[pagebreak]Perhaps those racing insiders who object to Thunder take it personally because they see so much of themselves and their colleagues in it. A startling number of the scenes and characters in the movie were drawn from real life. The Rowdy Burns character (Michael Rooker) — the racetrack nemesis of Tom Cruise’s Cole Trickle — shares both the signature black Chevrolet Lumina that race fans associate with Dale Earnhardt and Earnhardt’s hard-driving reputation. Randy Quaid’s character is similar to real-life racing-team owner J.R. ”Rick” Hendrick, who supplied the cars used — and largely destroyed — in the movie. And Robert Duvall’s good ol’ boy car-builder Harry Hogge is a close facsimilie of stock-car legend Harry Hyde. ”The scene with the ice cream in the racing pit, the part where I run him around the track in the tire test — those are based on my experiences,” says Hyde. Hogge’s stormy relationship with Trickle closely parallels Hyde’s experiences with the controversial but brilliant driver Tim Richmond, who died of AIDS last year.

Hyde was a natural model for the savvy car builder in Thunder. Cruise — himself an aspiring race-car driver — once explored the idea of having Hyde build him a car to race in the Daytona 500. (”I told them, Hell no!” Hyde recalls.) Cruise never met with Hyde before the movie, but Hyde served as a script consultant to Thunder screenwriter Robert Towne.

Those who hoped that the filmmakers’ attention to detail would help give stock-car racing a cleaner, more professional image were dismayed by the movie’s portrayal of drivers as cocky daredevils. Tommy Allison, who builds cars for his brother Davey, a NASCAR driver, was particularly offended by a scene in which a driver brags that he will ram Cole Trickle right out of a race. ”Winston Cup drivers don’t have that kind of relationship,” he says. ”They respect each other on the track.” Earnhardt says he was annoyed when he heard about the scene of a racing crew chugging moonshine out of mason jars while returning from a race. ”That irks me, it really does,” he said before he clammed up about Thunder. Says reigning NASCAR Winston Cup champion Rusty Wallace, ”There is not that much redneck-ery in the sport these days.” Hyde, on the other hand, accepts those colorful moments with a chuckle: ”That moonshine was mine,” he says.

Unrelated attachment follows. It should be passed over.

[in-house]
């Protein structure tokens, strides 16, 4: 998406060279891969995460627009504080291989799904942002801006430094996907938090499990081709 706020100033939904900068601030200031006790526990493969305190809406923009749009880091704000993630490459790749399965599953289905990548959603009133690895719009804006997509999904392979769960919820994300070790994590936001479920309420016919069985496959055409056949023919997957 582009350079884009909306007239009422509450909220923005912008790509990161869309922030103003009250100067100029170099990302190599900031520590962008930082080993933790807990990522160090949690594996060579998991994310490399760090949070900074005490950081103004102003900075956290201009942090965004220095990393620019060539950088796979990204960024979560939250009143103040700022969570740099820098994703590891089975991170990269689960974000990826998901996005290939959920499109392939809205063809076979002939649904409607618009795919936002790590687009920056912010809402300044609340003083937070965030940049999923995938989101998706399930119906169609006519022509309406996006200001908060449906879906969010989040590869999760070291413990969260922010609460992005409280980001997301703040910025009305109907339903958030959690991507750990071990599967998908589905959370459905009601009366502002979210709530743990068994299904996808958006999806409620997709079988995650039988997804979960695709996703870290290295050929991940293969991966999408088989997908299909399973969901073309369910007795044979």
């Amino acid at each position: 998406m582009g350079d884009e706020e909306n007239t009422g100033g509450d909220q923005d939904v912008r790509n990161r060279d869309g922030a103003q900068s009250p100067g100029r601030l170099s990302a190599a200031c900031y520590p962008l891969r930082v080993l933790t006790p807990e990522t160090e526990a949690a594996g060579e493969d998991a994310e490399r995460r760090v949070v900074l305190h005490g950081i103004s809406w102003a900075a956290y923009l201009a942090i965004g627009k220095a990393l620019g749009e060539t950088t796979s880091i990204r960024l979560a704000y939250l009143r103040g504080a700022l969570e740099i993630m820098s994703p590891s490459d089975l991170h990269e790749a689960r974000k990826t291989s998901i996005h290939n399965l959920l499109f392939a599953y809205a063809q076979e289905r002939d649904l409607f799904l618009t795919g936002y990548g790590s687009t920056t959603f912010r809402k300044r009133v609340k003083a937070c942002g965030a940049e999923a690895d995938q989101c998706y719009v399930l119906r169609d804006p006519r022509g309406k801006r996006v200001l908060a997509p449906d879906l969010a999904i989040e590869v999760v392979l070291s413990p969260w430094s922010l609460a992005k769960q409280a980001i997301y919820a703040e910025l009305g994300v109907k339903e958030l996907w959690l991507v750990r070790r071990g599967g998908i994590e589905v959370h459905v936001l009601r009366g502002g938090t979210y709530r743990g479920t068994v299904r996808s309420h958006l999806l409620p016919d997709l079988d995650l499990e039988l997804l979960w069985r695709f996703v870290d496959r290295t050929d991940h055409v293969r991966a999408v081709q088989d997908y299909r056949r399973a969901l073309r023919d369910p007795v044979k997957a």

Yet Hyde did object to the movie’s suggestion that champion race cars are put together in tumbledown barns in smoky mountain hollers — the very sort of hick image that stock-car racing so desperately wants to shed. ”I guess they wanted to show it like it was instead of how it is,” he says. ”I’ve seen a few less-than-immaculate shops,” says Jeff Hammond, crew chief for driver Darrell Waltrip, ”but I’ve never seen a car built in a barn.”

But the drivers seem most upset about Thunder‘s portrayal of the one thing they hold most dear: their skill behind the wheel. ”I don’t know much about movies,” said Earnhardt after seeing the film’s racing scenes, ”but I know a lot about racing. And you don’t spin out and keep going. You don’t hit the wall and keep going.” Adds driver Kulwicki: ”They portrayed us as having a crash mentality, like we were demolition derby drivers. We don’t purposely run into each other and grin about it.”

In Hollywood they do, but that’s show biz. ”We got as close as we could to reality while still conveying the message,” producer Jerry Bruckheimer says in response to the critical drivers. And not all stock-car people find the movie offensive or even terribly inaccurate. ”The overagressive driving was overdone,” says driver Ricky Rudd, ”but I liked the way it displayed the determination that’s needed to succeed in racing.”

Still, on the NASCAR circuit, Days of Thunder has already become synonymous with reckless driving. Barely one lap into the Pepsi 400 at the Daytona International Speedway last month, three drivers came screaming side by side around the track, rubbing doors and trading paint, refusing to give an inch. Finally all three skidded out of control, triggering a massive 23-car pileup that sent metal and rubber spewing over the track; no drivers were injured. ”The idiots wrecked. They saw the movie, I guess,” driver Geoff Bodine said after the race. ”They started acting like the movie.”